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News release

Energy gaps: Slight, uneven progress still leaves many Africans without electricity, Afrobarometer survey shows

11 Apr 2024
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News release
Key findings
  • On average across 39 countries, about two-thirds (68%) of Africans live in enumeration areas (EAs) served by an electric grid, ranging from just 29% in Madagascar to 100% in Tunisia and Seychelles (Figure 1).
  • Six in 10 households (60%) are actually connected to an electric grid. Citizens in Seychelles and Mauritius enjoy universal coverage, but fewer than one-fourth of households are connected in Madagascar (22%) and Malawi (17%) (Figure 2).
  • Fewer than half (44%) of Africans enjoy a supply of electricity that works “most” or “all” of the time (Figure 3). o On average across 33 countries surveyed in both 2014/2015 and 2021/2023, this proportion has increased by just 4 percentage points.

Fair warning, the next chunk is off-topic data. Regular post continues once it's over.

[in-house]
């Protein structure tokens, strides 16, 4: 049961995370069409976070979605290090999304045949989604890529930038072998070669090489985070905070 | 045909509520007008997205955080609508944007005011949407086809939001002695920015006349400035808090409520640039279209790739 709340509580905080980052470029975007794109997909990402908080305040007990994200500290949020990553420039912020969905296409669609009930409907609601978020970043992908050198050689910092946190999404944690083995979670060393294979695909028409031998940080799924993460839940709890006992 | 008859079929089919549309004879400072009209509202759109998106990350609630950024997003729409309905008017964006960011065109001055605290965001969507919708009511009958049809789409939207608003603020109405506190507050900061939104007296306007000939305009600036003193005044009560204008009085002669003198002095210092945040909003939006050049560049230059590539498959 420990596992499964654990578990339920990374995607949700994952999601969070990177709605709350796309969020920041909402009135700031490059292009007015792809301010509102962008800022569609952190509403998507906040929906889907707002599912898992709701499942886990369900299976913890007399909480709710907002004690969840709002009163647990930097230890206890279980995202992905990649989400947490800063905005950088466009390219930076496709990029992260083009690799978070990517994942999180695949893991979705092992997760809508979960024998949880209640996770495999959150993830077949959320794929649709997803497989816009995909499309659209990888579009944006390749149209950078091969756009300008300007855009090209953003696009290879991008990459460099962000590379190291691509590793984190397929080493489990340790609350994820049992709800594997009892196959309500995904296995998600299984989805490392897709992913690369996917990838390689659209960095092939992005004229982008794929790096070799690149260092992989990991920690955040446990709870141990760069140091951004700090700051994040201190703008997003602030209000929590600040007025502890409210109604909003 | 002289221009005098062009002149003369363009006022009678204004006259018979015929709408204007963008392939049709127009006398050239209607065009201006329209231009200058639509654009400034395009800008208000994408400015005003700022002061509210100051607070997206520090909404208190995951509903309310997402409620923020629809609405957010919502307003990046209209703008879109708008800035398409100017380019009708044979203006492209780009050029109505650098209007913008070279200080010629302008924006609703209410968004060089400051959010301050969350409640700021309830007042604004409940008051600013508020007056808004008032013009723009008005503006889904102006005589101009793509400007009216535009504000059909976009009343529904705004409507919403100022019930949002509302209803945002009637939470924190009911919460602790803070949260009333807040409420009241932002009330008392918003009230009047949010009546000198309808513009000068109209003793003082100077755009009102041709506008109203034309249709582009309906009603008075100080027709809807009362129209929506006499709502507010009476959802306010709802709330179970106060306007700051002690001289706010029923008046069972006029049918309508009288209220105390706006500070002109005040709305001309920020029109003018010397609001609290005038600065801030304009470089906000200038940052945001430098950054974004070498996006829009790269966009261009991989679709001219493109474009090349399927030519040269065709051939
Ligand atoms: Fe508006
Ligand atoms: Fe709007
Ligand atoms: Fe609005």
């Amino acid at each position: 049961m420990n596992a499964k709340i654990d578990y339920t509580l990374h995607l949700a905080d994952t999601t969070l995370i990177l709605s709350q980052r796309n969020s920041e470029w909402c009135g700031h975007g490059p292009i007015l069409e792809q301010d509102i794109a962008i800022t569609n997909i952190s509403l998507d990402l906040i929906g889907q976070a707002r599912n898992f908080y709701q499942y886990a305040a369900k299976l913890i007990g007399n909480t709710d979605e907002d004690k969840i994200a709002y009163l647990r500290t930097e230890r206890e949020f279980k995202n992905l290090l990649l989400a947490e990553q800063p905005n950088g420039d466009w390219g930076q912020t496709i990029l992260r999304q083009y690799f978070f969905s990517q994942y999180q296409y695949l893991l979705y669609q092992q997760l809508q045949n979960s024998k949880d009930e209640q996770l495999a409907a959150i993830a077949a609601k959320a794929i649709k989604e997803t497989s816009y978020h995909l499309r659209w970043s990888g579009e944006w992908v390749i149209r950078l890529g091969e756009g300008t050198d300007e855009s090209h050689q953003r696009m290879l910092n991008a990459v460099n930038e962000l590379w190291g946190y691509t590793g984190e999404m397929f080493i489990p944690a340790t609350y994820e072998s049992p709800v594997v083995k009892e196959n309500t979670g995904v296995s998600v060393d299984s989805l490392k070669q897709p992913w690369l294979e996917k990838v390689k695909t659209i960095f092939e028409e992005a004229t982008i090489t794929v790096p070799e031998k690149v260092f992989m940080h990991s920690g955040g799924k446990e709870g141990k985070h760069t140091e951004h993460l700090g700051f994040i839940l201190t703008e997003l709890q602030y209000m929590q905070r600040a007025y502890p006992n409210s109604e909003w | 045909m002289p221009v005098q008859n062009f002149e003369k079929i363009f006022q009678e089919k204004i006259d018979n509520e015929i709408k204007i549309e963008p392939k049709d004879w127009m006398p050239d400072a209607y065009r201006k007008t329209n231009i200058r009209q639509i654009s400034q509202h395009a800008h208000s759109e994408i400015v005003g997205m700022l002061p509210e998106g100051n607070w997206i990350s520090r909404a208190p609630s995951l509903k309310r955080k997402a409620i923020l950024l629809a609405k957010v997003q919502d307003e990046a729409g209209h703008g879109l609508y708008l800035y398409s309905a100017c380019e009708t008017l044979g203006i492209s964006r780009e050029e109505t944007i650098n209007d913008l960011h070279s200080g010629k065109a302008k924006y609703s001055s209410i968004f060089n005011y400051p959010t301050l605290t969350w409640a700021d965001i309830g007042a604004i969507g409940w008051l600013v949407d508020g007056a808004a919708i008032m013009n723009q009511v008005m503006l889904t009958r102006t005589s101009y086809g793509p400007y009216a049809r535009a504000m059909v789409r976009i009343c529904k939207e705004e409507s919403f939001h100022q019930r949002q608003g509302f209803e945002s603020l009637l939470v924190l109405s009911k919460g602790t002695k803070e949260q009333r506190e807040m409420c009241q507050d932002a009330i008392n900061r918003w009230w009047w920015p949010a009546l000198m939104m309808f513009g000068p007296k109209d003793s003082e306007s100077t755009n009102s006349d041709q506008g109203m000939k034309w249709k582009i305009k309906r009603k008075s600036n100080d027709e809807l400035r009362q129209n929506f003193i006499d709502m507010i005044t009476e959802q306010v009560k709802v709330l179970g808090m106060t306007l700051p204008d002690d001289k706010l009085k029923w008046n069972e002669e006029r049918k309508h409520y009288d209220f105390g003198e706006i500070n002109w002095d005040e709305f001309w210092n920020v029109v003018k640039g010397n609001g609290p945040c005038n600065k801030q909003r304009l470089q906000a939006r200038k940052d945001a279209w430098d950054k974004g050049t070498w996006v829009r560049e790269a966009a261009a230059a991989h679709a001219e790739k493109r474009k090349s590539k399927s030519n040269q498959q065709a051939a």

• Reliable electric service that works “most” or “all” the time is far more common in cities (65%) than in rural areas (24%) and increases with respondents’ economic status, ranging from 27% of the poorest households to 77% of the wealthiest (Figure 4).

Progress in electrification in Africa remains slow and uneven, the latest Afrobarometer Pan Africa Profile shows.  

The findings, based on 53,444 face-to-face interviews in 39 African countries, show that very  modest gains in access and connection still leave a majority of households without reliable  electricity. While experiences vary dramatically by country, on average, fewer than half of  households enjoy a reliable supply of electricity. Rural and poor households are particularly  disadvantaged – with regard not only to access and connection, but also to service quality. 

Overall, fewer than half of Africans are satisfied with their government’s performance on  electricity provision.